When toxic religion and toxic politics meet, the results cannot be pretty. A plurality of Americans have now joined a death cult of historic proportions, and the rest of us are being advised to “give Trump a chance” and “wait and see what happens.” The warning signs are more than enough to make this foolhardy advice. Those who are not on board the Trump train should do our best to work against the propaganda efforts of Breitbart, Infowars, RT, and Fox News. We should try to dissuade our friends and loved ones from “drinking the kool-aid” of believing in this fraudulent little man who serves only his own interests. A livable future only becomes possible if we resist his regime at every turn.

I think some of the hope here lies with conservatives themselves. Perhaps some of the more moderate voices in the Republican Party will stop kissing Trump’s ring and come to their senses. Perhaps the whole charade will come unraveled as we get further from Election Day and into the realities of governing. There will certainly be a plethora of scandals for those who need an excuse to leave the cult. Some evangelicals will label Trump as a false prophet and urge their co-religionists to “come to Jesus.” The photos from the Trump rallies remind me of a Billy Graham crusade, except with a message of hate instead of repentance. Maybe one day evangelicals will return to the example of figures like Dietrich Bonhoeffer, who were willing to put their lives on the line to contest unchecked, idolatrous political power.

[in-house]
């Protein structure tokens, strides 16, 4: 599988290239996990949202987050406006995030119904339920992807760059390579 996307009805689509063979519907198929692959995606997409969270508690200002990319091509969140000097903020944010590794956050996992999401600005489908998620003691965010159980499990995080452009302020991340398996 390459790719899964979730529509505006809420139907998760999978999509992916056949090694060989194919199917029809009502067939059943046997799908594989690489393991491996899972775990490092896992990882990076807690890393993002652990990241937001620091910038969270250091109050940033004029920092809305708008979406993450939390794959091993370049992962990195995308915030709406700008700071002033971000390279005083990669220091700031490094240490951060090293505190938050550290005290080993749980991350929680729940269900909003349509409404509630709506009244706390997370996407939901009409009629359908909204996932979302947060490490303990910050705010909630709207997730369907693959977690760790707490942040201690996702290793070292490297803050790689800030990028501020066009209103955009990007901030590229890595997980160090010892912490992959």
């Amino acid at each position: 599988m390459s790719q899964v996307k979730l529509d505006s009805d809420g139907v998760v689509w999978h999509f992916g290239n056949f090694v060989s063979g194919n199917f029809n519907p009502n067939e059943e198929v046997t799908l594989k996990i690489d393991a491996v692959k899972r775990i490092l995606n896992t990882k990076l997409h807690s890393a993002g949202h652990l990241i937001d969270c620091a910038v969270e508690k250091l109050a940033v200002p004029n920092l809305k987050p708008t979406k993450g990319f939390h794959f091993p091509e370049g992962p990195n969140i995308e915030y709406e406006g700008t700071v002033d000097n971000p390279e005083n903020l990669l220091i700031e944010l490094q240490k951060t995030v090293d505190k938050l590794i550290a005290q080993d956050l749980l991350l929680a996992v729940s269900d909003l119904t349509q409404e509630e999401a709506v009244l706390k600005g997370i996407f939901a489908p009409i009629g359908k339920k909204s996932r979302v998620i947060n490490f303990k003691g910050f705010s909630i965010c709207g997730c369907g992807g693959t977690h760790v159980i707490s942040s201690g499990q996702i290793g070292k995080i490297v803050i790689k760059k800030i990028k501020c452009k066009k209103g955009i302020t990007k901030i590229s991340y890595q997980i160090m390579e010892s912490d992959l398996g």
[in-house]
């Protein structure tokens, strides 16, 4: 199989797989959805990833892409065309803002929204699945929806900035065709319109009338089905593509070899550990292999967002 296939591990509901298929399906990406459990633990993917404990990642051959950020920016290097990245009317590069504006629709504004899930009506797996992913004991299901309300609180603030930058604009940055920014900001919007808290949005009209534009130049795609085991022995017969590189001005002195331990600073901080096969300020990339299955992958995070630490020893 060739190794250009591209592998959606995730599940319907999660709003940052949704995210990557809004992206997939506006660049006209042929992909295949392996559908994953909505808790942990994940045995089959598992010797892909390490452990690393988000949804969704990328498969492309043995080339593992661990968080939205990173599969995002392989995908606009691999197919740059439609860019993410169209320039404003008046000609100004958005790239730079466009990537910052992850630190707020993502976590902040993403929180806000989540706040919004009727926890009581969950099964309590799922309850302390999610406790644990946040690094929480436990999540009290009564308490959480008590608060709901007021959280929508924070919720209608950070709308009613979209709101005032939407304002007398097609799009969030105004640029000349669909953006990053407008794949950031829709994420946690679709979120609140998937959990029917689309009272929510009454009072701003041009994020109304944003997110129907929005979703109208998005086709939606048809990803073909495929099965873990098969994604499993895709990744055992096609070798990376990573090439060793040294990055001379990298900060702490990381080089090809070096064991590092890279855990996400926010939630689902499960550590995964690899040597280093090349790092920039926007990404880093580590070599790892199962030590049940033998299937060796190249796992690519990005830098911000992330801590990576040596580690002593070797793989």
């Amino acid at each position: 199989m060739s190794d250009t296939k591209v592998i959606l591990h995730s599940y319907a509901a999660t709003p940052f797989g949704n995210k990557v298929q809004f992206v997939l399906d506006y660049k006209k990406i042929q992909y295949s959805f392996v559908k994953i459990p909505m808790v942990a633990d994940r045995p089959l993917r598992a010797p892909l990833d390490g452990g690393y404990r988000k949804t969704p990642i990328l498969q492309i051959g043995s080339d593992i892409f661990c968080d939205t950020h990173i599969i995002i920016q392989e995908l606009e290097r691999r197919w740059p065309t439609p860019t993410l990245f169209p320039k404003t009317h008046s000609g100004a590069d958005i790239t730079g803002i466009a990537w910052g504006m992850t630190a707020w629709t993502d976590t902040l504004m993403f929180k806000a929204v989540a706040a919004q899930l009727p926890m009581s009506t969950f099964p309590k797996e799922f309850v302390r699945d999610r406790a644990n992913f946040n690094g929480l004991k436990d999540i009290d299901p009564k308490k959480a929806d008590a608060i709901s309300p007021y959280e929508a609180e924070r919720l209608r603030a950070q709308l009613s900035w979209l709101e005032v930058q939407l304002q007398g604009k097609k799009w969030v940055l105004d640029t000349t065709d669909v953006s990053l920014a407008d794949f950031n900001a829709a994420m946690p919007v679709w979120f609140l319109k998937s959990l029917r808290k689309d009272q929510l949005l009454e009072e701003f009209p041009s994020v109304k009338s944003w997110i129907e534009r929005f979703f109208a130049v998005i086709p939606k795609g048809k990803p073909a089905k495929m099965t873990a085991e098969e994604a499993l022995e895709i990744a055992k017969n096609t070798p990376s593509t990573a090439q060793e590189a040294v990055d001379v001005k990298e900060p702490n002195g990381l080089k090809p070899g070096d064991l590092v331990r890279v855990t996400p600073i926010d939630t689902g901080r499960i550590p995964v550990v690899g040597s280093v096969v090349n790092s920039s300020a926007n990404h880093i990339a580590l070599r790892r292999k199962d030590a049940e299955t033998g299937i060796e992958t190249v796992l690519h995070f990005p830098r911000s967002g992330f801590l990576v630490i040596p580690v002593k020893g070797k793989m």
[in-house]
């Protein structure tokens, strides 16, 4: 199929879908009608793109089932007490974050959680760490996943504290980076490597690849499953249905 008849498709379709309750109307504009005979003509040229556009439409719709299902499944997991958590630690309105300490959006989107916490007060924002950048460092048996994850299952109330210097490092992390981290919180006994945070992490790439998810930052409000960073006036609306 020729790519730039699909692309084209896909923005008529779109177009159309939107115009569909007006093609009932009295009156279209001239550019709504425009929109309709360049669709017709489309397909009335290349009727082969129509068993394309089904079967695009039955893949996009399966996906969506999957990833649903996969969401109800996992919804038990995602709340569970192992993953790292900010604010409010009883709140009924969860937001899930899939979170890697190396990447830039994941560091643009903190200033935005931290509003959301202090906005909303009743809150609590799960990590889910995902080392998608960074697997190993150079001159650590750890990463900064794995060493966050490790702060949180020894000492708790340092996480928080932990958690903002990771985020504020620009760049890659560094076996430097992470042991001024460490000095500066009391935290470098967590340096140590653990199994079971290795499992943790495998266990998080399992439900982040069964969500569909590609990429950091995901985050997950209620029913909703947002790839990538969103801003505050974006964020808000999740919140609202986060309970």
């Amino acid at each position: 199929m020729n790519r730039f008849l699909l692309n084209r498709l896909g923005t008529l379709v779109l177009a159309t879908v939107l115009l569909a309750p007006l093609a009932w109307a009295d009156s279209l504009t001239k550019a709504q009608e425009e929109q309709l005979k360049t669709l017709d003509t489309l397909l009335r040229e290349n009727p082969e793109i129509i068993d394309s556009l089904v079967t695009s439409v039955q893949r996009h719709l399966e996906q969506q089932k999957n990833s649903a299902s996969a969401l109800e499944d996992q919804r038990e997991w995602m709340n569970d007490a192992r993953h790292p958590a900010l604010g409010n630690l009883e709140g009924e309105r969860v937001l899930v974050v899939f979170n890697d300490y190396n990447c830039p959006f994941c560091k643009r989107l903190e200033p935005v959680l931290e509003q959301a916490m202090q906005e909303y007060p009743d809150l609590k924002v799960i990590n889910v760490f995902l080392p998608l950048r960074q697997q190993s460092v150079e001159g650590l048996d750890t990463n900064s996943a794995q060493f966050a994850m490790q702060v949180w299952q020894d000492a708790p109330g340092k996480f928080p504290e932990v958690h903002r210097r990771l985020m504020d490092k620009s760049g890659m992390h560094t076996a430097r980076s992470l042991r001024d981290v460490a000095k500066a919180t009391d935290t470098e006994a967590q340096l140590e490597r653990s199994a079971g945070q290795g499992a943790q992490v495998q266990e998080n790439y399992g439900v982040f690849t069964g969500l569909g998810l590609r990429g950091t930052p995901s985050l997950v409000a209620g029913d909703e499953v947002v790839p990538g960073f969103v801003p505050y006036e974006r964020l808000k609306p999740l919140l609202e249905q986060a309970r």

For the left, the recent (albeit temporary) victory on the part of the Standing Rock Sioux shows what can happen when people come together in nonviolent direct action. It is not time to “give Trump a chance” or “wait and see what happens.” We should assume that Trump plans to deport millions of people, move backward on climate change, roll back the rights of women, harass ethnic and religious minorities, restrict the rights of a free press, and, well, do the things that he promised to do on the apparently ongoing campaign trail. His agenda threatens democracy as we know it, and resisting Trump and his cronies in the white nationalist Republican Party is a humanitarian duty. Remaining silent will only worsen the situation: we must speak loudly and speak now.

David Dillard-Wright is a philosophy professor at the University of South Carolina Aiken. His work has appeared in Success, Better Homes and Gardens, Mindful.org, and numerous other outlets. 

IMAGE: U.S. President-elect Donald Trump arrives to speak during a “Thank You USA” tour rally in Baton Rouge, Louisiana, U.S., December 9, 2016.  REUTERS/Mike Segar